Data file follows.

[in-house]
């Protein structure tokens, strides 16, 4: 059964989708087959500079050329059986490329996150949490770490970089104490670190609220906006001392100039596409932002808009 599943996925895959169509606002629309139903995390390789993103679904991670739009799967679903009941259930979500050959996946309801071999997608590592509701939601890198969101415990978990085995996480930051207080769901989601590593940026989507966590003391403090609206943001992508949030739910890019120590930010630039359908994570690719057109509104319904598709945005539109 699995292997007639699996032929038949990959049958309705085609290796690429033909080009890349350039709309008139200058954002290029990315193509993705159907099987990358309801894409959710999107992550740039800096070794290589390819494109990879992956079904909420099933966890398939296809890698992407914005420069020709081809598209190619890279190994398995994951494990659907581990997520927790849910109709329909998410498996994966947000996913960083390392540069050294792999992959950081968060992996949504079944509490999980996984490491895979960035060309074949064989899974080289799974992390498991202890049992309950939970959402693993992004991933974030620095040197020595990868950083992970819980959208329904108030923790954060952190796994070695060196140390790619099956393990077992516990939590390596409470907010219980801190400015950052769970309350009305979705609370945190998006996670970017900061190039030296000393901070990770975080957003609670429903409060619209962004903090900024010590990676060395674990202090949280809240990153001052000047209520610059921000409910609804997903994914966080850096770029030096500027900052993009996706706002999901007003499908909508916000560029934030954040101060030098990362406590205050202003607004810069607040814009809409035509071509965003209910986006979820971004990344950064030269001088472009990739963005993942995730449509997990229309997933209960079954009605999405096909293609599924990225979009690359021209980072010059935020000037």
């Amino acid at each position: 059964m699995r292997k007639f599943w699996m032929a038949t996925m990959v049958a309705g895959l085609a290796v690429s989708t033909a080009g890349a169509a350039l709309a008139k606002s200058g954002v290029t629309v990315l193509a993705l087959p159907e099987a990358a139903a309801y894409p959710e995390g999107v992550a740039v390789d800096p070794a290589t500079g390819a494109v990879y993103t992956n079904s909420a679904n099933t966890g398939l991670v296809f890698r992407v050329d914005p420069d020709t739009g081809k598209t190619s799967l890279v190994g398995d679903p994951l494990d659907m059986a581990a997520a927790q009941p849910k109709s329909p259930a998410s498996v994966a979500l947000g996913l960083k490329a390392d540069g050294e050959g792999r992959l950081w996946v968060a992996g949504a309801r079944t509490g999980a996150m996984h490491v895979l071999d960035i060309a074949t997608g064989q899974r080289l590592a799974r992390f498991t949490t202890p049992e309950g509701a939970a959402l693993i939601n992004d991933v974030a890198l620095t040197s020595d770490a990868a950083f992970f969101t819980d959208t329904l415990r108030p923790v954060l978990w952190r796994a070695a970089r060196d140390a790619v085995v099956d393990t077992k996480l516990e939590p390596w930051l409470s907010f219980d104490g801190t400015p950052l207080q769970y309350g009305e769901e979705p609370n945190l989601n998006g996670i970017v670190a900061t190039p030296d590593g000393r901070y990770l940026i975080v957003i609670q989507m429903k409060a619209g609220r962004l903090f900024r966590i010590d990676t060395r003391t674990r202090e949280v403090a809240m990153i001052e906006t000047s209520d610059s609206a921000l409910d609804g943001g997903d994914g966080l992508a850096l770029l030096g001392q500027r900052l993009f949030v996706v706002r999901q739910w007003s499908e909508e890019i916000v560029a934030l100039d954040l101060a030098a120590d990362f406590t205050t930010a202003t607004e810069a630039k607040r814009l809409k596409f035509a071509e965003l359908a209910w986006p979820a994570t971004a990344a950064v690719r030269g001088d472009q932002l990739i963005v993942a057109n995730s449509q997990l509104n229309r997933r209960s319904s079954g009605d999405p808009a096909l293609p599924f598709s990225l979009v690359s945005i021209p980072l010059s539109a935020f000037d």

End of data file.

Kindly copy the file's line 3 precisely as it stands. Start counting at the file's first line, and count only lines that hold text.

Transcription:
């Amino acid at each position: 059964m699995r292997k007639f599943w699996m032929a038949t996925m990959v049958a309705g895959l085609a290796v690429s989708t033909a080009g890349a169509a350039l709309a008139k606002s200058g954002v290029t629309v990315l193509a993705l087959p159907e099987a990358a139903a309801y894409p959710e995390g999107v992550a740039v390789d800096p070794a290589t500079g390819a494109v990879y993103t992956n079904s909420a679904n099933t966890g398939l991670v296809f890698r992407v050329d914005p420069d020709t739009g081809k598209t190619s799967l890279v190994g398995d679903p994951l494990d659907m059986a581990a997520a927790q009941p849910k109709s329909p259930a998410s498996v994966a979500l947000g996913l960083k490329a390392d540069g050294e050959g792999r992959l950081w996946v968060a992996g949504a309801r079944t509490g999980a996150m996984h490491v895979l071999d960035i060309a074949t997608g064989q899974r080289l590592a799974r992390f498991t949490t202890p049992e309950g509701a939970a959402l693993i939601n992004d991933v974030a890198l620095t040197s020595d770490a990868a950083f992970f969101t819980d959208t329904l415990r108030p923790v954060l978990w952190r796994a070695a970089r060196d140390a790619v085995v099956d393990t077992k996480l516990e939590p390596w930051l409470s907010f219980d104490g801190t400015p950052l207080q769970y309350g009305e769901e979705p609370n945190l989601n998006g996670i970017v670190a900061t190039p030296d590593g000393r901070y990770l940026i975080v957003i609670q989507m429903k409060a619209g609220r962004l903090f900024r966590i010590d990676t060395r003391t674990r202090e949280v403090a809240m990153i001052e906006t000047s209520d610059s609206a921000l409910d609804g943001g997903d994914g966080l992508a850096l770029l030096g001392q500027r900052l993009f949030v996706v706002r999901q739910w007003s499908e909508e890019i916000v560029a934030l100039d954040l101060a030098a120590d990362f406590t205050t930010a202003t607004e810069a630039k607040r814009l809409k596409f035509a071509e965003l359908a209910w986006p979820a994570t971004a990344a950064v690719r030269g001088d472009q932002l990739i963005v993942a057109n995730s449509q997990l509104n229309r997933r209960s319904s079954g009605d999405p808009a096909l293609p599924f598709s990225l979009v690359s945005i021209p980072l010059s539109a935020f000037d």